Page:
Skip to main content

Volume 3 Supplement 1


Work-related experiences in intensive and palliative care units and their relation to burnout


Professionals working in intensive and palliative care units and caring for patients at the end of life are at risk of developing burnout. Literature shows that work-related experiences are determinant factors to develop the burnout syndrome.


To identify which work-related experiences are significantly associated with burnout among healthcare professionals who provide end-of-life care in intensive and palliative care units in Portugal.


Multicenter quantitative, comparative study. A survey study was conducted using: The Maslach Burnout Inventory and a questionnaire including a set of work-related experiences. 355 professionals from intensive and palliative care units were included in this study. Univariate and multivariate logistic regression analyses were performed; OR sidelong with 95% of CI were calculated.


Out of the 355 professionals included in this study, 27% were in burnout (this defined as being in burnout and in high risk of developing this syndrome). Univariate regression analyses showed that higher burnout levels were significantly associated with the following work-related experiences: night shifts, conflicts, decisions to withhold treatment, decisions to withdraw treatment and implementing terminal sedation. When controlling for socio-demographic and educational characteristics of the participant professionals, and for the setting (intensive vs. palliative care units), the only variable that remained significantly associated to higher burnout levels was ´conflicts´.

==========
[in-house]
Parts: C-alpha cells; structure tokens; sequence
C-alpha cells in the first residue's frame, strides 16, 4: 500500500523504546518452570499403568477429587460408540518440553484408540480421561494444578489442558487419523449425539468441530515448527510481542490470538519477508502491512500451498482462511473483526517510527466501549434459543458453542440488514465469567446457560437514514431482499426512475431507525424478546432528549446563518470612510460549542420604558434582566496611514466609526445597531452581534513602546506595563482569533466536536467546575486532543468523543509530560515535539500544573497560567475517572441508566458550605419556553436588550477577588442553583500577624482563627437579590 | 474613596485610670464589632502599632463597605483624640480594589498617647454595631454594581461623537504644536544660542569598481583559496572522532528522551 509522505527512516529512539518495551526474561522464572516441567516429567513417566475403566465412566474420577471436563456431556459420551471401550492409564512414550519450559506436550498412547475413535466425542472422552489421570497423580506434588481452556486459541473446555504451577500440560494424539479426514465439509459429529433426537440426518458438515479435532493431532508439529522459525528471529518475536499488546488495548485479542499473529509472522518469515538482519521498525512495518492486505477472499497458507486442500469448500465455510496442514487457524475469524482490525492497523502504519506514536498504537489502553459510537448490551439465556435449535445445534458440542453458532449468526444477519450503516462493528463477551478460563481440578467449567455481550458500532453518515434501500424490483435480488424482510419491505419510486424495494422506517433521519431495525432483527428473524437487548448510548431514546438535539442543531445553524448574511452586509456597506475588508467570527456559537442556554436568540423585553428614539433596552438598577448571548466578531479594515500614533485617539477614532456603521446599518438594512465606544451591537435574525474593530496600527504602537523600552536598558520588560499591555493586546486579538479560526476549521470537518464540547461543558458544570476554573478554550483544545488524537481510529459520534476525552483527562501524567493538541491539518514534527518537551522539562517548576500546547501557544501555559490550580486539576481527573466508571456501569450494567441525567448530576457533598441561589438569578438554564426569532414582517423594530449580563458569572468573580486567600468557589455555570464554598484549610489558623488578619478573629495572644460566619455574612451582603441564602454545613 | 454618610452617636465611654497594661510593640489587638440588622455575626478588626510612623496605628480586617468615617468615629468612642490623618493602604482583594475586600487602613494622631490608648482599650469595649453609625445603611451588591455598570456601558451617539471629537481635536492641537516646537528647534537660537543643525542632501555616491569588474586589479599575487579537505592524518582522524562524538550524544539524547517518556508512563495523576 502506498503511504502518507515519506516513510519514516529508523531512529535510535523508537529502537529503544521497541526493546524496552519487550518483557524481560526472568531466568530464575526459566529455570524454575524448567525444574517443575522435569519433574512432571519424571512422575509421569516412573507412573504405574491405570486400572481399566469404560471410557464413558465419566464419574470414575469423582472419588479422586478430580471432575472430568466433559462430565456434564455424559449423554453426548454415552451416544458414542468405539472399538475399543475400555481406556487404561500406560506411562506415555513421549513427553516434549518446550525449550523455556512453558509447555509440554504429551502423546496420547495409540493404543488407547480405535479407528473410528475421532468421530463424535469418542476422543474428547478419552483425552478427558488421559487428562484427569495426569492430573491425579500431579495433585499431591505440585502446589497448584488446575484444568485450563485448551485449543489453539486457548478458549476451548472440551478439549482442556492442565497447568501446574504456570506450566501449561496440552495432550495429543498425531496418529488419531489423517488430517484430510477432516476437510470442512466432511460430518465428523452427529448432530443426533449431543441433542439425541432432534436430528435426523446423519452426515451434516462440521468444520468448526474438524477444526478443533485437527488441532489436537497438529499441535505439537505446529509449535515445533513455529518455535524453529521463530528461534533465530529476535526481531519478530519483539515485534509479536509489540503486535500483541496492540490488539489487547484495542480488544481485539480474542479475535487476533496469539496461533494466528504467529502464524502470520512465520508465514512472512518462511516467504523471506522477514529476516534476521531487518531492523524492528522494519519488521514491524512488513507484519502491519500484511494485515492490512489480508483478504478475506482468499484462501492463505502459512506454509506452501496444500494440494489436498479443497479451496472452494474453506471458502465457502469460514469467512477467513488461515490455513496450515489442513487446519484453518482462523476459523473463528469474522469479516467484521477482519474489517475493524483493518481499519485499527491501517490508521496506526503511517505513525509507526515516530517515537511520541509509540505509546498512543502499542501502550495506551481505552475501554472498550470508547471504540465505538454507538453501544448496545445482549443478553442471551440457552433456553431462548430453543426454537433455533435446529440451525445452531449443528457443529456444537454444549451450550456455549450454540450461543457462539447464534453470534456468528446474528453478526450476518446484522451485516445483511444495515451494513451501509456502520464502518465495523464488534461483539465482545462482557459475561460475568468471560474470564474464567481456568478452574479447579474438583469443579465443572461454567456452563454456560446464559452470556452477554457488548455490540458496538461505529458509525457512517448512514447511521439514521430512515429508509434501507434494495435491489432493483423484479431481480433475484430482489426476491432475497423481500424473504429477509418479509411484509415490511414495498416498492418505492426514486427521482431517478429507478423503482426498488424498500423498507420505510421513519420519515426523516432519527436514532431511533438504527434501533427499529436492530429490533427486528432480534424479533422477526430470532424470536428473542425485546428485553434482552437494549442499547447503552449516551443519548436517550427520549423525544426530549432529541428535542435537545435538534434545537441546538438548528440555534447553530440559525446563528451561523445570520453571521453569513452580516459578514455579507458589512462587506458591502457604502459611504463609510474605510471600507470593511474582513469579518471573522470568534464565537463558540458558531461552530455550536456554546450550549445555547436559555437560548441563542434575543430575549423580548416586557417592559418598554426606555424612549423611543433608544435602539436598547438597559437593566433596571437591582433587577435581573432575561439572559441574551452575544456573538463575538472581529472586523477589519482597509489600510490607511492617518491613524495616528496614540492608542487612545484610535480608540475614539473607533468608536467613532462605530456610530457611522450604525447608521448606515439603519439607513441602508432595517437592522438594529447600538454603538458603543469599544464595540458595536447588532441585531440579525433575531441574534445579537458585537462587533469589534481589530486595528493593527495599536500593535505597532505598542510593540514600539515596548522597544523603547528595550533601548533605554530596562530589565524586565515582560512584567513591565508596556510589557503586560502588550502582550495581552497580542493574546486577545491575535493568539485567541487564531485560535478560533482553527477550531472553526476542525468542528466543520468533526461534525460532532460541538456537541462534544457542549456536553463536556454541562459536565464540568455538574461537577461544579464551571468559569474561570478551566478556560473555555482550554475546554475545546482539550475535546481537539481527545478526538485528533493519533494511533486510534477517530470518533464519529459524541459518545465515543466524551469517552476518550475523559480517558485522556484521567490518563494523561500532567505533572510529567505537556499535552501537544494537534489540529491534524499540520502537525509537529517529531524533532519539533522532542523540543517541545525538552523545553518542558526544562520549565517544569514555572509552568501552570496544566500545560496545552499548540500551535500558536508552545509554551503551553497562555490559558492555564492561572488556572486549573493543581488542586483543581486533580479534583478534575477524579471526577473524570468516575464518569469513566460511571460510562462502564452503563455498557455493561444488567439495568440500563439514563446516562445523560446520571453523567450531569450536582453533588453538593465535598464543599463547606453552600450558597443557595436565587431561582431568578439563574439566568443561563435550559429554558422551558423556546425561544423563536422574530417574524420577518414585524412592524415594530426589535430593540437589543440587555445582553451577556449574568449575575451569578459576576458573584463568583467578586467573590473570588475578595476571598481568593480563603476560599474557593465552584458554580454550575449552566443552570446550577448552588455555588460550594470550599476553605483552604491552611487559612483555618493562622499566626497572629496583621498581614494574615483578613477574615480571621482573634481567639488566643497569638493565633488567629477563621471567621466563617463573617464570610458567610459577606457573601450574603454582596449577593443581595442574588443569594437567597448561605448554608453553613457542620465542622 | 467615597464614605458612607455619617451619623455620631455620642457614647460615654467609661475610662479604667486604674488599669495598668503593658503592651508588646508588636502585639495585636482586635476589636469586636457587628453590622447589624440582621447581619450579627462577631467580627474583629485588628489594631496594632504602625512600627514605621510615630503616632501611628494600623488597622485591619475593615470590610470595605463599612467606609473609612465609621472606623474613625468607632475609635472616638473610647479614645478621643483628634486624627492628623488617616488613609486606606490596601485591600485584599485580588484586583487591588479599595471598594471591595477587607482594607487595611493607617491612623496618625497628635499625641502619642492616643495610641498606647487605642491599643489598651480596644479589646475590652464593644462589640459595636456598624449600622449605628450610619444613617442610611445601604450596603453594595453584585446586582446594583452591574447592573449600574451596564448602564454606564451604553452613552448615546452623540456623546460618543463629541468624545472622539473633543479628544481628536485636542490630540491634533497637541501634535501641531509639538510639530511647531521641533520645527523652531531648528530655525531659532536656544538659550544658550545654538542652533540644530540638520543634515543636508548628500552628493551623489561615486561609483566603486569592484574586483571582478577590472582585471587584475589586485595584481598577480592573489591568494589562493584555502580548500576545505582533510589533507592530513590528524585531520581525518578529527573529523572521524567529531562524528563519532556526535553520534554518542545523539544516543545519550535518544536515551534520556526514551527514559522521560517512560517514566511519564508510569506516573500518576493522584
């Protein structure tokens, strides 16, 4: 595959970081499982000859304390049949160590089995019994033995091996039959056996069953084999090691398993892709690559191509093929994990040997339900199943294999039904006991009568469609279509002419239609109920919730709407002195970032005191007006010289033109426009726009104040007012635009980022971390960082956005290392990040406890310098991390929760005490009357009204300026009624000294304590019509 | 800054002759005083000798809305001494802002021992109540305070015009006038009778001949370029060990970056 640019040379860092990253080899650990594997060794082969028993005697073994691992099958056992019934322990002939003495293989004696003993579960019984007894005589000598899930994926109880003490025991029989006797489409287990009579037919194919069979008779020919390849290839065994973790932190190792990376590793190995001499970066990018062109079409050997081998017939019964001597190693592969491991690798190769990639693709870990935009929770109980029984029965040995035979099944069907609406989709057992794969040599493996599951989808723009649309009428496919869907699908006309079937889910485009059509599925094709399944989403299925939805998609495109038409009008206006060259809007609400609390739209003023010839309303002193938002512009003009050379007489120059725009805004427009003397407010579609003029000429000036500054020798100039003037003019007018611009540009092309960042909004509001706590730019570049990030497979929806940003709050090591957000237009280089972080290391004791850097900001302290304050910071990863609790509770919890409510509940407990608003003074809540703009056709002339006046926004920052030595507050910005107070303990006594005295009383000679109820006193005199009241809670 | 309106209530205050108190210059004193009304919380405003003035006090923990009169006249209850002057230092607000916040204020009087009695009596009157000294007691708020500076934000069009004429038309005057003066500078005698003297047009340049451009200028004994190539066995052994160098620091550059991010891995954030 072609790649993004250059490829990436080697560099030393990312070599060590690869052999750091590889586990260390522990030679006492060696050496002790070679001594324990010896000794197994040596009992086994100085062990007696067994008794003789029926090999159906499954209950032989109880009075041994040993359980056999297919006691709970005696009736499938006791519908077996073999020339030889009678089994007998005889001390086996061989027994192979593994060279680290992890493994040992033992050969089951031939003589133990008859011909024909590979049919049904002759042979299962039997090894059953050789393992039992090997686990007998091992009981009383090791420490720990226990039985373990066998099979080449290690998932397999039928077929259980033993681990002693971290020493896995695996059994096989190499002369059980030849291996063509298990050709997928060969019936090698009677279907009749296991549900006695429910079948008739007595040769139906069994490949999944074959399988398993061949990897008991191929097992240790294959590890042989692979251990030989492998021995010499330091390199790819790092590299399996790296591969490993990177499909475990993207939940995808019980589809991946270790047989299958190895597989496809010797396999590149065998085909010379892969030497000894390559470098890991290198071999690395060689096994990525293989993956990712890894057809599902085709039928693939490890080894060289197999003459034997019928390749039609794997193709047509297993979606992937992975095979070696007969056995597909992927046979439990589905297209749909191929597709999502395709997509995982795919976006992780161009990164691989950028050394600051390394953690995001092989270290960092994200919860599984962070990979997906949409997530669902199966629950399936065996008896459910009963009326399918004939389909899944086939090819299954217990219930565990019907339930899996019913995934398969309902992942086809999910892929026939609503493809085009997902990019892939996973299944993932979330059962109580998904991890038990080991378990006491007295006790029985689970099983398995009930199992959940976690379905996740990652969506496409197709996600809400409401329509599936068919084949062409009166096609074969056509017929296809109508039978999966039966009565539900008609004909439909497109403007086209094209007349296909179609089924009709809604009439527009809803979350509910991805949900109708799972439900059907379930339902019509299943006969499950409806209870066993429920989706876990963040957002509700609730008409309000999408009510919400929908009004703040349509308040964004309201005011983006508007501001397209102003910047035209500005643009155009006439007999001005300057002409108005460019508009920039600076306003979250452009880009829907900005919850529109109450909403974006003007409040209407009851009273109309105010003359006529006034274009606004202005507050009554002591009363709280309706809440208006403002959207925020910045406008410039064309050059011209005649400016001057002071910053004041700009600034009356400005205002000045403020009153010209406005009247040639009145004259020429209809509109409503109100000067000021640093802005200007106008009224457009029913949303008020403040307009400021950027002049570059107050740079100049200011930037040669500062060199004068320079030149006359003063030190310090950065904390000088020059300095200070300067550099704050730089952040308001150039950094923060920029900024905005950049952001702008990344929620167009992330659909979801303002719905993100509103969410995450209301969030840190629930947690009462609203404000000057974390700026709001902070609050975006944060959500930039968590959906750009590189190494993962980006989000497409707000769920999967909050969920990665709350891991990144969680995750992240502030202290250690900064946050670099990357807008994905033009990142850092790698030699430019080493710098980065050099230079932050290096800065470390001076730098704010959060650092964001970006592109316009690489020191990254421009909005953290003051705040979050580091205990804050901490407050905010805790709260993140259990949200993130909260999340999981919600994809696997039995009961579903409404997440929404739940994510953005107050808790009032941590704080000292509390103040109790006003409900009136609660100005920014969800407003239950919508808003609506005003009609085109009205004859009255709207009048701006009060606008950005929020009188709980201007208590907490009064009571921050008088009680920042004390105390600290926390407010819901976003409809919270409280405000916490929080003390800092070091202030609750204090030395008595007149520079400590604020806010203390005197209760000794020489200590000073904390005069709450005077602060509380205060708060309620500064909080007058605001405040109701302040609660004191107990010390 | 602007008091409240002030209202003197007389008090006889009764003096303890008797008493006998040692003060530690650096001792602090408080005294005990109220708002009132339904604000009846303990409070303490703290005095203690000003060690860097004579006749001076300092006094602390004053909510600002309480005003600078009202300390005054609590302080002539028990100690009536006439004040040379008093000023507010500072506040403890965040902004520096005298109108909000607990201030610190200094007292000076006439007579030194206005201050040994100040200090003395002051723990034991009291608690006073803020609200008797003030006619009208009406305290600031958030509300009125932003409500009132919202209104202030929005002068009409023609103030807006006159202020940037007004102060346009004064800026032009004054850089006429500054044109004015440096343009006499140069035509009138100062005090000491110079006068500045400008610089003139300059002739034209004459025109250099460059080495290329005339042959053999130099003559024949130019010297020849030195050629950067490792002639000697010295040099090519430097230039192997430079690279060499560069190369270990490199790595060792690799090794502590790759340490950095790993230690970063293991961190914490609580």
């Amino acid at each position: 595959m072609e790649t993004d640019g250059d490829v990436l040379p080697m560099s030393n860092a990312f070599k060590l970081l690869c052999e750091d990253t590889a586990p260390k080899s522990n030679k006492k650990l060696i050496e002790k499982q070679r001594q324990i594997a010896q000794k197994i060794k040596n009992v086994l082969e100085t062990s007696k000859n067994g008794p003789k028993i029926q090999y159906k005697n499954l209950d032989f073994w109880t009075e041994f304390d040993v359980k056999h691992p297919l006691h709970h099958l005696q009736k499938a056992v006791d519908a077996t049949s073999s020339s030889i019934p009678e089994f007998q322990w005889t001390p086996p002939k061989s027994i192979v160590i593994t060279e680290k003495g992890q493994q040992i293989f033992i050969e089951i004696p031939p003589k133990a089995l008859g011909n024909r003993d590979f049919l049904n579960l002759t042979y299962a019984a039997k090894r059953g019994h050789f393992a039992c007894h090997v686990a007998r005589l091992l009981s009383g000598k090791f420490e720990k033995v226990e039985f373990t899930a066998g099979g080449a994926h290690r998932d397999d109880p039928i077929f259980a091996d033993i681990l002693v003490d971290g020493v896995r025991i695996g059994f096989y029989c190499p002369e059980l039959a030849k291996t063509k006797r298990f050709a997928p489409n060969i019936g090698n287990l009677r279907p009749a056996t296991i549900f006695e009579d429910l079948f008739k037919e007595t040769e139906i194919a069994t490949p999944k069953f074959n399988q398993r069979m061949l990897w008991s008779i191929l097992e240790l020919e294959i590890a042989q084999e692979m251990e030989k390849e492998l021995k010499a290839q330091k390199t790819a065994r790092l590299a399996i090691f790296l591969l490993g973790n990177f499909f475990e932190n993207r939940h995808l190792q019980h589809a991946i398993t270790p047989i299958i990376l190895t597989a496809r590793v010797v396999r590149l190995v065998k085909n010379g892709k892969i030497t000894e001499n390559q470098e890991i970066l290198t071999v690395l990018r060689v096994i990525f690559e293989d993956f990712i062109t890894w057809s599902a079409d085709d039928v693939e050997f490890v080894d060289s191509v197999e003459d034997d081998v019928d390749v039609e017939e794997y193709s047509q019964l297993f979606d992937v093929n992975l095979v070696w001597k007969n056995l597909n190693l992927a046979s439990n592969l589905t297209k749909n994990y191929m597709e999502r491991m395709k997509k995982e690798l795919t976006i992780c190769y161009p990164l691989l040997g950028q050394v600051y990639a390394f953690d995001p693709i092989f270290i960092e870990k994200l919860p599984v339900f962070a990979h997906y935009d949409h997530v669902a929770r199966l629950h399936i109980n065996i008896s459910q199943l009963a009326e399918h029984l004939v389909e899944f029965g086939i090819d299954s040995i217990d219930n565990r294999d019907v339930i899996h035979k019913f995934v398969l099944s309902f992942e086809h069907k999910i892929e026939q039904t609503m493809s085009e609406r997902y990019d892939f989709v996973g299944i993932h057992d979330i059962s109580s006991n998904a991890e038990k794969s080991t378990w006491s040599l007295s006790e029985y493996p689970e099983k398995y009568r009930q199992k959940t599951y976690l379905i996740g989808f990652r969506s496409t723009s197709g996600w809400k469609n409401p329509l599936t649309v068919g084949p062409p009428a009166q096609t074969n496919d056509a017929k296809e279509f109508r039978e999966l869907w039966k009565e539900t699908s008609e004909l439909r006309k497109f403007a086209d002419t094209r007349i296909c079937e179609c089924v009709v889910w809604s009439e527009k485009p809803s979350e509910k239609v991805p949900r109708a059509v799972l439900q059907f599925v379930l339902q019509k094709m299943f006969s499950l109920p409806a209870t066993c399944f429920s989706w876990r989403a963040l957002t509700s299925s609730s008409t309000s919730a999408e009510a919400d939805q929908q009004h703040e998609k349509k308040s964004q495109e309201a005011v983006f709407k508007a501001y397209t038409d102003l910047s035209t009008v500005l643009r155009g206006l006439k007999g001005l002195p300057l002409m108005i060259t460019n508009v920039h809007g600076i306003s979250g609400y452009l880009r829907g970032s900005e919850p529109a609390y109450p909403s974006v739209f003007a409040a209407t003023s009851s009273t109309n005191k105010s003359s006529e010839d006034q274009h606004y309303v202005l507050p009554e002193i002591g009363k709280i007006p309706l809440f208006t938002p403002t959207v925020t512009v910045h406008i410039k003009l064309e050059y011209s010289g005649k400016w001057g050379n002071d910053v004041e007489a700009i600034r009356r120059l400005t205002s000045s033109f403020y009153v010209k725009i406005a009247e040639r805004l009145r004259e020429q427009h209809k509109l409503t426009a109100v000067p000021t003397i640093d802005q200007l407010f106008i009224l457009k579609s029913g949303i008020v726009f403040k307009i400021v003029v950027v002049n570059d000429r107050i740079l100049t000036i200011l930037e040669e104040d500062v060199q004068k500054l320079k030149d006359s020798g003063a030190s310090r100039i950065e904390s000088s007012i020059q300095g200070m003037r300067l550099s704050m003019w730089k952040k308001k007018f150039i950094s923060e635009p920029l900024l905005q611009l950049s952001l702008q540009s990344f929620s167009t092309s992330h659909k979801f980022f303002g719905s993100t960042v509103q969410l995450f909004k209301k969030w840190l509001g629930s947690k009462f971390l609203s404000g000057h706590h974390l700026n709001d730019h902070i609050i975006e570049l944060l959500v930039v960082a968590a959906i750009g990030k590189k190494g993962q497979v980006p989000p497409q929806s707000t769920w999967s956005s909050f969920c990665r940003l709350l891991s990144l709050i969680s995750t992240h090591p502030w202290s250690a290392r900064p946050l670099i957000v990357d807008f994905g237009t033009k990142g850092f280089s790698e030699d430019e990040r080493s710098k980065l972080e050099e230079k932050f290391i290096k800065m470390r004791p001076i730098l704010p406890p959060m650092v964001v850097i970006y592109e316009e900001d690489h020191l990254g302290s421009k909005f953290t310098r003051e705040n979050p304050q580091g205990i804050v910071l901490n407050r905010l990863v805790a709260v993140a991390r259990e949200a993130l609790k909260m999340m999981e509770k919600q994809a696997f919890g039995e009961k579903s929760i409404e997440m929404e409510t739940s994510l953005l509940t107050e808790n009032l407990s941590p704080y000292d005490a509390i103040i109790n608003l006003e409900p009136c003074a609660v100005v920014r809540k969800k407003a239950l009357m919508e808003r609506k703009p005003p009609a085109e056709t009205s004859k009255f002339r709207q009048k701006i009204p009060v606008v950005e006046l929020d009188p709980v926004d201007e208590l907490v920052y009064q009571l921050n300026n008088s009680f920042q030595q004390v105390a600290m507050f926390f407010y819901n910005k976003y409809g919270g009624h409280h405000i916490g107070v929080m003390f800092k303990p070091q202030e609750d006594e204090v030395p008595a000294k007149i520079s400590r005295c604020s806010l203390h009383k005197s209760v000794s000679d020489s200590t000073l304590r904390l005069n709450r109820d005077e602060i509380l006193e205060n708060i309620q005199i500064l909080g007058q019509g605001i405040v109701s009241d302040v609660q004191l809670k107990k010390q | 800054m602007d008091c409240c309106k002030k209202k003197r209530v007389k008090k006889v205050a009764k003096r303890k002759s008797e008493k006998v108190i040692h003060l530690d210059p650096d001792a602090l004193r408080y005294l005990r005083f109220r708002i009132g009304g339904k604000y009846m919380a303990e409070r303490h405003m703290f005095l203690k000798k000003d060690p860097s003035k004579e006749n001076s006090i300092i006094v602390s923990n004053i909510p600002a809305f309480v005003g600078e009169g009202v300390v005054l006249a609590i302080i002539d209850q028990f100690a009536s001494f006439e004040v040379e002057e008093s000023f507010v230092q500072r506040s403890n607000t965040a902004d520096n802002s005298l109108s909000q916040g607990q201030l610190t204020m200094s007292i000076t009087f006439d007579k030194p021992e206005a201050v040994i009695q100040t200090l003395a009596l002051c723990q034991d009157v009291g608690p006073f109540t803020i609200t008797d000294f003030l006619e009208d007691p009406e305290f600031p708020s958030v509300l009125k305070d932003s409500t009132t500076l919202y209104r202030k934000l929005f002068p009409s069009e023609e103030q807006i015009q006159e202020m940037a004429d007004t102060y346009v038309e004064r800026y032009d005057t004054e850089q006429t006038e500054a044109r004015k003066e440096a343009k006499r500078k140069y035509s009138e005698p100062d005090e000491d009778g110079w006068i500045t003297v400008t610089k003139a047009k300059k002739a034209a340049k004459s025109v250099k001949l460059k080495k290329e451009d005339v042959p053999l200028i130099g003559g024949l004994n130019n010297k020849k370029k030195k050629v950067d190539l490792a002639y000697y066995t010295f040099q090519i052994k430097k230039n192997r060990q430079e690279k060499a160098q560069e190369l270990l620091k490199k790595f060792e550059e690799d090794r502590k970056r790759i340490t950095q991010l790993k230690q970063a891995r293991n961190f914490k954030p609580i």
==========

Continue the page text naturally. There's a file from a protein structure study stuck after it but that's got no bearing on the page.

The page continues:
Work-related experiences increase the risk of developing burnout among professionals who provide end-of-life care in intensive and palliative care units. Experiencing conflicts in the workplace was the most significant variable associated to higher burnout levels. These findings suggest that team-dynamics and conflict-management are paramount in the implementation of strategies and programs aiming at preventing or minimizing burnout.


  1. Embriaco N, Azoulay E, Barrau K, Kentish N, Pochard F, Loundou A, Papazian L: “High level of burnout in intensivists”. Am J Respir Crit Care Med. 2007, 175: 686-692. 10.1164/rccm.200608-1184OC.

    Article  PubMed  Google Scholar 

  2. Maslach C, Schaufeli WB, Leiter MP: “Job burnout”. Annu Rev Psychol. 2001, 52: 397-422. 10.1146/annurev.psych.52.1.397.

    Article  PubMed  CAS  Google Scholar 

  3. Ponet M, Toullic P, Papazian L, Kentish-Barnes N, Timsit JF, Pochard F, Chevret S, Schlemmer B, Azoulay E: “Burnout syndrome in critical care nursing staff”. Am J Respir Crit Care Med. 2007, 175: 698-704. 10.1164/rccm.200606-806OC.

    Article  Google Scholar 

  4. Teixeira C, Ribeiro O, Fonseca AM, Carvalho AS: Ethical decision making in intensive care units: a burnout risk factor? Results from a multicenter study conducted with physicians and nurses. Journal of Medical Ethics.

Download references

Author information

Authors and Affiliations


Rights and permissions

Open Access This article is distributed under the terms of the Creative Commons Attribution 4.0 International License (, which permits use, duplication, adaptation, distribution, and reproduction in any medium or format, as long as you give appropriate credit to the original author(s) and the source, provide a link to the Creative Commons license, and indicate if changes were made.

Reprints and Permissions

About this article

Check for updates. Verify currency and authenticity via CrossMark

Cite this article

Teixeira, C., Pereira, S., Hernández-Marrero, P. et al. Work-related experiences in intensive and palliative care units and their relation to burnout. ICMx 3 (Suppl 1), A649 (2015).

Download citation

  • Published:

  • DOI: